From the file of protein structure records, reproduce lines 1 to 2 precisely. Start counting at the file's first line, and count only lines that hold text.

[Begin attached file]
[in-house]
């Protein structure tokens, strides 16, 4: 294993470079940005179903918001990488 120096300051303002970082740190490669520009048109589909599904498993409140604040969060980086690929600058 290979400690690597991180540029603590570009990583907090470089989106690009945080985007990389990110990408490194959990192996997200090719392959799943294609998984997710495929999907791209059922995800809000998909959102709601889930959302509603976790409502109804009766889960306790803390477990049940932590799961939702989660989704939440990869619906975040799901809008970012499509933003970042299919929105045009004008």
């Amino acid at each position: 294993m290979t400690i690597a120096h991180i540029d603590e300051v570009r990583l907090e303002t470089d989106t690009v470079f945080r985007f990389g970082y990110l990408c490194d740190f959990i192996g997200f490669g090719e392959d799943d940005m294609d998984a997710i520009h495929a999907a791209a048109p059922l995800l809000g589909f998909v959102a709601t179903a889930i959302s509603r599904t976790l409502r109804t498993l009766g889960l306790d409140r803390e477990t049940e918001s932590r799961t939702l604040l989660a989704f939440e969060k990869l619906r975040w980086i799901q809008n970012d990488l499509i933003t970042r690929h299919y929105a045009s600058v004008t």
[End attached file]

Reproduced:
[in-house]
């Protein structure tokens, strides 16, 4: 294993470079940005179903918001990488 120096300051303002970082740190490669520009048109589909599904498993409140604040969060980086690929600058 290979400690690597991180540029603590570009990583907090470089989106690009945080985007990389990110990408490194959990192996997200090719392959799943294609998984997710495929999907791209059922995800809000998909959102709601889930959302509603976790409502109804009766889960306790803390477990049940932590799961939702989660989704939440990869619906975040799901809008970012499509933003970042299919929105045009004008």